Multi-modal order fulfillment: concept and application
Production and Operations Management
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Lawson, B., Pil, F., & Holweg, M. (2018). Multi-modal order fulfillment: concept and application. Production and Operations Management, 27 (2), 269-284. https://doi.org/10.1111/poms.12801
Empirical work on order fulfillment strategies suggests that building products to customer order is an important driver of organizational value. Similarly, the experimental literature indicates that customers derive value from customization. The modeling literature provides a more equivocal perspective, suggesting that a combination of build-to-forecast (BTF) and build-to-order (BTO) fulfillment modalities may lead to the best system-wide outcomes. Using an industry studies approach, we build on these theoretical perspectives to examine order fulfillment at a global automotive producer. Interviews with key decision makers and a statistical analysis of 48,534 individual vehicle sales enable the development of four propositions on the organizational and profitability implications of the firm’s evolution in order fulfillment strategy. Our analyses indicate that building products to customer order is a source of higher unit profit margin. The build-to-order process also exposes fault lines and generates opportunities for operational improvement, both in the order-to-delivery system and in the broader organization. Build-to-order evolves to provide the firm with insight on customers’ willingness to trade delivery lead times against their product attribute preferences. This information allows build-to-order to incorporate a demand management role, for example, by shifting custom orders to later time periods to accommodate excess demand. These changes lay the groundwork for a multi-modal order fulfillment strategy that no longer distinguishes between the order source or production modality. This strategy enhances customer responsiveness, while addressing manufacturing capacity management imperatives. Our findings open new avenues for theory building, as well as experimental, empirical and modeling research in order fulfillment.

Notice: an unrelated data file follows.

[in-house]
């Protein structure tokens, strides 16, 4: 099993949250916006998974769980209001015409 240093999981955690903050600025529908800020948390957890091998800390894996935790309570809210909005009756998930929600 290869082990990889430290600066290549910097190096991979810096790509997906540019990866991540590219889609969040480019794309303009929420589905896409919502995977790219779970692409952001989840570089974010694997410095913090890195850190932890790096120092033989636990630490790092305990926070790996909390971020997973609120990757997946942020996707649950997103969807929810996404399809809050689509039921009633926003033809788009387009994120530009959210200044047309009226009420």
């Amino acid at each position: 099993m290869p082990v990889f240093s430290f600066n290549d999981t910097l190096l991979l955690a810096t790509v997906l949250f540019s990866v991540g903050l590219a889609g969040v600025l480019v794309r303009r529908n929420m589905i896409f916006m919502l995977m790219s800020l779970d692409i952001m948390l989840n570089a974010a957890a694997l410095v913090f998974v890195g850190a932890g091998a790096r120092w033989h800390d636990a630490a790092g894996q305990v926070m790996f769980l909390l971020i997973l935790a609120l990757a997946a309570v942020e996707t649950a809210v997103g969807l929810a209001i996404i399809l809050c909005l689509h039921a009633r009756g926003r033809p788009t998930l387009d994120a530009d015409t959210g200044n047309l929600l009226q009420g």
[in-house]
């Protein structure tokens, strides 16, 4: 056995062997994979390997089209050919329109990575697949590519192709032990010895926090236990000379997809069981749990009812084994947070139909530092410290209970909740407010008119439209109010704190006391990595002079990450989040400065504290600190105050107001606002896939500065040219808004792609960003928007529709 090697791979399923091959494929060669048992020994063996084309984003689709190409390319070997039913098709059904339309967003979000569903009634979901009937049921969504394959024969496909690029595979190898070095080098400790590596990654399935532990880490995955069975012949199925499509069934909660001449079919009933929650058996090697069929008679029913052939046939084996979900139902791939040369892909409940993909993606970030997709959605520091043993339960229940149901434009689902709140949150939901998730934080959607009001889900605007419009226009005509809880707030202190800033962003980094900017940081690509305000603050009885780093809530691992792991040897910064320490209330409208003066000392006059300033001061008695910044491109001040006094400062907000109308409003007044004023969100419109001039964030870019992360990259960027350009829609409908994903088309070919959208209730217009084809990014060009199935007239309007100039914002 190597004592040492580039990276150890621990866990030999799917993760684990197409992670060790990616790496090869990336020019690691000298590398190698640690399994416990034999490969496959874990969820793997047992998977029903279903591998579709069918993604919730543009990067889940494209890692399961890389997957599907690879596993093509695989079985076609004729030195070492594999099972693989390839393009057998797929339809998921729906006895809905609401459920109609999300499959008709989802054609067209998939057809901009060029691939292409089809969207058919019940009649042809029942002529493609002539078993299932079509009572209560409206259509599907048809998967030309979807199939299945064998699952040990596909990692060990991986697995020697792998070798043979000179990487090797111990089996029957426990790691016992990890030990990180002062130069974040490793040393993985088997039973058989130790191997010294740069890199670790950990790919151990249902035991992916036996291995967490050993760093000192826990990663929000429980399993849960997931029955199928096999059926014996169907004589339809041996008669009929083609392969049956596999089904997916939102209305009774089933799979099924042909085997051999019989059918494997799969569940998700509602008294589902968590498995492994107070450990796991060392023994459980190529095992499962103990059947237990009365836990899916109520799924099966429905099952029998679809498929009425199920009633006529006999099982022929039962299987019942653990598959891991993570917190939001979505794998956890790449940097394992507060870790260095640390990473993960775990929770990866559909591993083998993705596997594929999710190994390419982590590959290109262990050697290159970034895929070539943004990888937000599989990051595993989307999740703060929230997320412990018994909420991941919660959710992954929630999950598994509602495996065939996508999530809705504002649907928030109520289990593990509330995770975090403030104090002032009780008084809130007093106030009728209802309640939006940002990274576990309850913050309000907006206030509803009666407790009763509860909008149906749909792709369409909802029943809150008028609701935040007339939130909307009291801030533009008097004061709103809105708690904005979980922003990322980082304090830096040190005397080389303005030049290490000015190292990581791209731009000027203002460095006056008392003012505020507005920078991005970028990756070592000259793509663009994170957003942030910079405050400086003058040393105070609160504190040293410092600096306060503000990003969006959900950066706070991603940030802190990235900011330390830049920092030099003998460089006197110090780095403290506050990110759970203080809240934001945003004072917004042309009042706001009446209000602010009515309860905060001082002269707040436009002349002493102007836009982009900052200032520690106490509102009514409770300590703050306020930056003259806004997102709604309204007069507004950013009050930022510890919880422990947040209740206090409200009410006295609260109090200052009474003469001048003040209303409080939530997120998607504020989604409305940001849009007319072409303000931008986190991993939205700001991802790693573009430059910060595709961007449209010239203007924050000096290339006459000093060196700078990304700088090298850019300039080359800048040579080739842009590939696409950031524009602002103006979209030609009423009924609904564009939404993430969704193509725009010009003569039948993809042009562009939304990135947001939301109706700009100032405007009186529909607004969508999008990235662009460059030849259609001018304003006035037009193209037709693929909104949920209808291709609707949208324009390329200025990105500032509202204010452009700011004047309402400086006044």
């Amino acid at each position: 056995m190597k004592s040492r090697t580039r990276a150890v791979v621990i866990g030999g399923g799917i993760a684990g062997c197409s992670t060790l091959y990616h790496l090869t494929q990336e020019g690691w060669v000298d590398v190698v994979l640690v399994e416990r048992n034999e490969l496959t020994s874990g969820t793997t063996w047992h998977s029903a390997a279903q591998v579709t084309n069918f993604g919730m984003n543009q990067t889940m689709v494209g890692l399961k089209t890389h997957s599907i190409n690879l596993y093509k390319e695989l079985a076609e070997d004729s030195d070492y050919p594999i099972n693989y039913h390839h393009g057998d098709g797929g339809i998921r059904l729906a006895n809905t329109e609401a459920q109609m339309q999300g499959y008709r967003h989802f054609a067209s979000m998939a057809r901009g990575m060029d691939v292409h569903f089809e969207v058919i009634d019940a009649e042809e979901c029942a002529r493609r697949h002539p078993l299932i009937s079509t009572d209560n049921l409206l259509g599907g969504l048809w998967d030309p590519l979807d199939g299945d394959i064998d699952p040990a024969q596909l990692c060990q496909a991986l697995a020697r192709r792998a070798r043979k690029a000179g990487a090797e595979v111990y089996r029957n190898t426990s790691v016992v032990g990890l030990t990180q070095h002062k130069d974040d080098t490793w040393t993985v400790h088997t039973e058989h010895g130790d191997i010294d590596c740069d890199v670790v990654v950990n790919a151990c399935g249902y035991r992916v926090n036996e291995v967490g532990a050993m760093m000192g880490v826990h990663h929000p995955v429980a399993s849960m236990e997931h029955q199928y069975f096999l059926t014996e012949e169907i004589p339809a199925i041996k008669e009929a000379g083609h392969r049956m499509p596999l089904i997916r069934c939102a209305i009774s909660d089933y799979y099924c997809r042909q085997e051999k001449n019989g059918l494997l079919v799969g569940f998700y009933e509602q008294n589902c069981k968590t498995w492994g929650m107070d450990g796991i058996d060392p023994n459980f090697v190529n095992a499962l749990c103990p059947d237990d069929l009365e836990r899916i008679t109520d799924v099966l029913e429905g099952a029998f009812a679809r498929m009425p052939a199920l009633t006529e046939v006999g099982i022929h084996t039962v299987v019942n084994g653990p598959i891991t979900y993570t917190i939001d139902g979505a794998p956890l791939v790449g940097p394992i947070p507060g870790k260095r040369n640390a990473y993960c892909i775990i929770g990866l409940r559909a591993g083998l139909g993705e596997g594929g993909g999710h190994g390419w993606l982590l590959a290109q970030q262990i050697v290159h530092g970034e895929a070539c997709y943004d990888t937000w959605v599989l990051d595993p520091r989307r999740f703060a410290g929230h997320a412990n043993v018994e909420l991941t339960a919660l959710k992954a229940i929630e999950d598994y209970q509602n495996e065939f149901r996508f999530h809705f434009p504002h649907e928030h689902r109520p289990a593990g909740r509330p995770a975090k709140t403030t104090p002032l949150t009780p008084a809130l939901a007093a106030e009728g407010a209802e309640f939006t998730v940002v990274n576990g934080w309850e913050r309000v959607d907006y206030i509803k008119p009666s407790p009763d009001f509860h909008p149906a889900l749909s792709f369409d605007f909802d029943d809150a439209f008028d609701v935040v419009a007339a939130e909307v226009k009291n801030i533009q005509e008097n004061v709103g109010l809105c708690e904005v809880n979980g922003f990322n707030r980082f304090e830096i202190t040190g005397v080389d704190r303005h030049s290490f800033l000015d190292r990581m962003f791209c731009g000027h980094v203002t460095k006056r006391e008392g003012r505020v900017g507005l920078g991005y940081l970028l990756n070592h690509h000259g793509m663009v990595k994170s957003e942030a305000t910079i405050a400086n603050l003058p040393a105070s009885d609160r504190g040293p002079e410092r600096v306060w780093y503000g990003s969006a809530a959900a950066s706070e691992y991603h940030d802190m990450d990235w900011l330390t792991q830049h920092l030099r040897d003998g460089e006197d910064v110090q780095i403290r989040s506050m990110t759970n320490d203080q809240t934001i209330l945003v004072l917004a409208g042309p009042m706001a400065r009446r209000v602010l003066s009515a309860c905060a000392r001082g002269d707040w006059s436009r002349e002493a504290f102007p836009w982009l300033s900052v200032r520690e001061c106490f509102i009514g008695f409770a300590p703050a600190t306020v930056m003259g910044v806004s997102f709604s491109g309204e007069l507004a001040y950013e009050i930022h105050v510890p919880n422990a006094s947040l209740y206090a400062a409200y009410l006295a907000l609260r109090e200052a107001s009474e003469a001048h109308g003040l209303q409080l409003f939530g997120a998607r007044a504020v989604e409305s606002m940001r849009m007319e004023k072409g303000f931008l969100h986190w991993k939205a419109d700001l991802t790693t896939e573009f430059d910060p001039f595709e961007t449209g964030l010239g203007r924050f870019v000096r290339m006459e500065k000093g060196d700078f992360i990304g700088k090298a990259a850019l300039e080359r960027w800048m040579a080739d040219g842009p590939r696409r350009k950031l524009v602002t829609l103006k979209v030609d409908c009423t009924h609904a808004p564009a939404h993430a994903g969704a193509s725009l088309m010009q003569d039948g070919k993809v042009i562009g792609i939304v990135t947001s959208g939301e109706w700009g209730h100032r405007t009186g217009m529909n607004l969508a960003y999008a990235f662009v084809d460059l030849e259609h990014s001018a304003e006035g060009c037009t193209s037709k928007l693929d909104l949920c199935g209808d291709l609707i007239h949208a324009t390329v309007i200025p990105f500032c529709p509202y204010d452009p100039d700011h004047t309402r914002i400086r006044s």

build-to-order, industry studies, mass customization, omnichannel, product variety
External DOI: https://doi.org/10.1111/poms.12801
This record's URL: https://www.repository.cam.ac.uk/handle/1810/270643